A little more than 10 years ago, my Uncle Jim, who was in his 70s at the time, suffered the worst of a series of serious heart attacks. I was very close to my uncle, and was devastated by his failing health — it was the first time I had to face the impending death of someone close to me.
During his illness, I had a startling dream: As I was wandering the halls of the hospital looking for my uncle, I found myself in a large, bright bathroom. The shower curtain was drawn closed, the water was running and the room was full of steam. On the edge of the tub sat the hunched figure of my uncle, naked, withered and lifeless.
It was a horrible sight. Then the shower curtain was flung open and there, vigorously scrubbing his back with a long-armed brush, was Uncle Jimmy. He greeted me like he always did, by shouting "Heyyyyy, Vinceeeeey-boyyy!!!" in his gruff, gravelly voice.
Then he reached down and grasped the lifeless image of himself by the shoulder. He shook it back and forth. He smacked it lightly in the back of its head. It fell, weightlessly, to the floor. "Bahhh, don't worry about it," he grumbled, "Whaddya worried about?"
Then he sang to himself, the way he always did, "Buh-dump- de-dump-dumm, bada dump dum, bada-bum ... " and as he sang he faded into the clouds of steam.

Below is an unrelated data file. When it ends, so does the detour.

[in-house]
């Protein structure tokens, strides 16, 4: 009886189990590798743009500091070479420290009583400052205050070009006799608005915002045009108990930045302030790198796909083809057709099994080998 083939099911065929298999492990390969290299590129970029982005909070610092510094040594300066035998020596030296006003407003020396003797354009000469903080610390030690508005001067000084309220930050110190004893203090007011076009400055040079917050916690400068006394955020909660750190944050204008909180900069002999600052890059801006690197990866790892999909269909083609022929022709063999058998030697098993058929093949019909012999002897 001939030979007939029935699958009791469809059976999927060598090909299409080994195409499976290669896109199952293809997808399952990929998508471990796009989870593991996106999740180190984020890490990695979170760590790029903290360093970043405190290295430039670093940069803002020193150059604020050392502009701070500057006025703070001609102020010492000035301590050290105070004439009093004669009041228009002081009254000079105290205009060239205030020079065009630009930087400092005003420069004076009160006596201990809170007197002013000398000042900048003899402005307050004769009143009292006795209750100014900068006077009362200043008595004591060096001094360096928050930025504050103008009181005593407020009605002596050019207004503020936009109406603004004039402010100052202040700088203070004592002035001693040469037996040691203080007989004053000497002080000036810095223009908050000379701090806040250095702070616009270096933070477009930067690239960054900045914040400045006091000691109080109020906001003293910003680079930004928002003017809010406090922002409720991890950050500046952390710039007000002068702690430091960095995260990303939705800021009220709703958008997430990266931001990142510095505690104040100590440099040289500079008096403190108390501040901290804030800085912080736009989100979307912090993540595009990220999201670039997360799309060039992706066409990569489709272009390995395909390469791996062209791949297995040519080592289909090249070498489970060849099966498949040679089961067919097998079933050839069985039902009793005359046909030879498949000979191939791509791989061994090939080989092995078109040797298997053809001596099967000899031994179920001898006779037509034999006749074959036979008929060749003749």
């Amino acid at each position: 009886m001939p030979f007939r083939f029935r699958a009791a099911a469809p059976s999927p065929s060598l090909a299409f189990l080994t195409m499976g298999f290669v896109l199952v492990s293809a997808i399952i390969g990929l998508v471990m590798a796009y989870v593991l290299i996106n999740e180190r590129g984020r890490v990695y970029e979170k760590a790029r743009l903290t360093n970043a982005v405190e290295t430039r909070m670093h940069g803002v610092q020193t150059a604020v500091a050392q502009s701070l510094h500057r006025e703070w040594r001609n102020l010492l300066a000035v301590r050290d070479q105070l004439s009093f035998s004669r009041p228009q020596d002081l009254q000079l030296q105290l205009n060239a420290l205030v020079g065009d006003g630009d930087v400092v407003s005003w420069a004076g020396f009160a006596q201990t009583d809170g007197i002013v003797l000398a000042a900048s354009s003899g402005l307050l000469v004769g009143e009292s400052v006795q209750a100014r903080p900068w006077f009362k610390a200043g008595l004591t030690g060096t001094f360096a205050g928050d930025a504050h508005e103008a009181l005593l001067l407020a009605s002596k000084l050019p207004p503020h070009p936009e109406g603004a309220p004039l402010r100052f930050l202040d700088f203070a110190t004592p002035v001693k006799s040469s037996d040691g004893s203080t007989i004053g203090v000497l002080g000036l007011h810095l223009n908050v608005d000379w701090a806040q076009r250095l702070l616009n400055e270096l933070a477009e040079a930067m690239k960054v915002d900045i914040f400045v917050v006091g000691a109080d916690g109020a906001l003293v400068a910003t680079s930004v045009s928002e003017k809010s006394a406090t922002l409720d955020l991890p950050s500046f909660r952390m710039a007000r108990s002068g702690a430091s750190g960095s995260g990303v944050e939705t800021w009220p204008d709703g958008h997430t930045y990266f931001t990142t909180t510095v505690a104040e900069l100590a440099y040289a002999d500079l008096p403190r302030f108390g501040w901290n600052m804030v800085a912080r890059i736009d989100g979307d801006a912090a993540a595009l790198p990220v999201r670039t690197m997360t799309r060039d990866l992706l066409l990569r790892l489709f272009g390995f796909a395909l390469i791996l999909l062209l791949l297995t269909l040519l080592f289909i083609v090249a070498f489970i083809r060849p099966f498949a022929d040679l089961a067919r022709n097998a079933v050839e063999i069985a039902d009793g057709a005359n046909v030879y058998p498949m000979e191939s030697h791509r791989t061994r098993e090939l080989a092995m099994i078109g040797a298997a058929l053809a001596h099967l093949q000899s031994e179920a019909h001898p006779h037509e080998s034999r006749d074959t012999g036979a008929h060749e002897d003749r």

A Powerful Farewell
I woke with a powerful sense of acceptance and peace. An hour later, my mother called to tell me my uncle had passed away. I told her about the dream. "Maybe it was his way of saying goodbye," she told me.
Maybe. Or maybe my own wishes and emotions had conspired to script that transcendent vision. In either case, it was a transforming dream — it lightened my grief instantly and made my uncle's death much easier to bear. And whether it was the direct work of his spirit, or my own informed intuition of what his spirit might do, I have always considered this dream, and its message of peace and reassurance, as a precious gift straight from Uncle Jim.
So I was especially intrigued by a book from noted dream worker Patricia Garfield, which examines in compelling fashion the healing dreams we dream of loved ones who have passed away.
In The Dream Messenger: How Dreams of the Departed Bring Healing Gifts, Garfield argues that our dreams of the dead carry important messages that can enrich and nourish our waking lives.
"The dead have something to say to us in dreams," says Garfield, "and we have responses to make. Sooner or later we all dream of someone close to us who has died. We need to realize that these dreams contain messages that are important to our own well-being."